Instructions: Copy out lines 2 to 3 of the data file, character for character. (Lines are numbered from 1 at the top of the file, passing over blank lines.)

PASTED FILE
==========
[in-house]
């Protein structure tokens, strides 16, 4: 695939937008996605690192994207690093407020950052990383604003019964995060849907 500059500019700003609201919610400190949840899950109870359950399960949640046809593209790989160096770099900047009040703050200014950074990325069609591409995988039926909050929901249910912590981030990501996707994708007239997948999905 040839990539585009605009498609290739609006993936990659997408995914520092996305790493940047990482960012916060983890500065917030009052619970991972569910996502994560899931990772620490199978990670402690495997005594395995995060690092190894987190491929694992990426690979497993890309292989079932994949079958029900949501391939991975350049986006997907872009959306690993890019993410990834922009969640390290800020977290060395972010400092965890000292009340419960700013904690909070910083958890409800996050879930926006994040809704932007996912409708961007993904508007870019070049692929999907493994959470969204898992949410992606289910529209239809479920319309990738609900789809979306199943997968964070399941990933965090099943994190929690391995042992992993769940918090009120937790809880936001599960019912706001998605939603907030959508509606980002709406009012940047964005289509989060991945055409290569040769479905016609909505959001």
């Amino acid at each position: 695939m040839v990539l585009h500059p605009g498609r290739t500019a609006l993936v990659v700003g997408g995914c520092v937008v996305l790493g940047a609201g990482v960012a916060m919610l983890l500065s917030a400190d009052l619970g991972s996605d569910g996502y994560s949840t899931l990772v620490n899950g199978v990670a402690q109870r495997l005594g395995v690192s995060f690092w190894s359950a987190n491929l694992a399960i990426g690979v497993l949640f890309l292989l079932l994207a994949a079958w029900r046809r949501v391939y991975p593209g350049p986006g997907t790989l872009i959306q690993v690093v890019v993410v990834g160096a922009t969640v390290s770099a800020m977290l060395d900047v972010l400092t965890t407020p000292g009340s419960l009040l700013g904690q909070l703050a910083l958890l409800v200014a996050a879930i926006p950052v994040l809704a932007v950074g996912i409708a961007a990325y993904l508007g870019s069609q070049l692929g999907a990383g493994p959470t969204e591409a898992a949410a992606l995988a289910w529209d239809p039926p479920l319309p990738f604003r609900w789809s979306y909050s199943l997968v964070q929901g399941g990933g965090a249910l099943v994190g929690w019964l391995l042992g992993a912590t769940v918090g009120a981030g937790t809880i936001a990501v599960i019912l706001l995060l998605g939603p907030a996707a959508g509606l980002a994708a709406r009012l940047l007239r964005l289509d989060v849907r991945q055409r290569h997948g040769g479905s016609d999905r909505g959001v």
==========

């Protein structure tokens, strides 16, 4: 695939937008996605690192994207690093407020950052990383604003019964995060849907 500059500019700003609201919610400190949840899950109870359950399960949640046809593209790989160096770099900047009040703050200014950074990325069609591409995988039926909050929901249910912590981030990501996707994708007239997948999905 040839990539585009605009498609290739609006993936990659997408995914520092996305790493940047990482960012916060983890500065917030009052619970991972569910996502994560899931990772620490199978990670402690495997005594395995995060690092190894987190491929694992990426690979497993890309292989079932994949079958029900949501391939991975350049986006997907872009959306690993890019993410990834922009969640390290800020977290060395972010400092965890000292009340419960700013904690909070910083958890409800996050879930926006994040809704932007996912409708961007993904508007870019070049692929999907493994959470969204898992949410992606289910529209239809479920319309990738609900789809979306199943997968964070399941990933965090099943994190929690391995042992992993769940918090009120937790809880936001599960019912706001998605939603907030959508509606980002709406009012940047964005289509989060991945055409290569040769479905016609909505959001």
């Amino acid at each position: 695939m040839v990539l585009h500059p605009g498609r290739t500019a609006l993936v990659v700003g997408g995914c520092v937008v996305l790493g940047a609201g990482v960012a916060m919610l983890l500065s917030a400190d009052l619970g991972s996605d569910g996502y994560s949840t899931l990772v620490n899950g199978v990670a402690q109870r495997l005594g395995v690192s995060f690092w190894s359950a987190n491929l694992a399960i990426g690979v497993l949640f890309l292989l079932l994207a994949a079958w029900r046809r949501v391939y991975p593209g350049p986006g997907t790989l872009i959306q690993v690093v890019v993410v990834g160096a922009t969640v390290s770099a800020m977290l060395d900047v972010l400092t965890t407020p000292g009340s419960l009040l700013g904690q909070l703050a910083l958890l409800v200014a996050a879930i926006p950052v994040l809704a932007v950074g996912i409708a961007a990325y993904l508007g870019s069609q070049l692929g999907a990383g493994p959470t969204e591409a898992a949410a992606l995988a289910w529209d239809p039926p479920l319309p990738f604003r609900w789809s979306y909050s199943l997968v964070q929901g399941g990933g965090a249910l099943v994190g929690w019964l391995l042992g992993a912590t769940v918090g009120a981030g937790t809880i936001a990501v599960i019912l706001l995060l998605g939603p907030a996707a959508g509606l980002a994708a709406r009012l940047l007239r964005l289509d989060v849907r991945q055409r290569h997948g040769g479905s016609d999905r909505g959001v």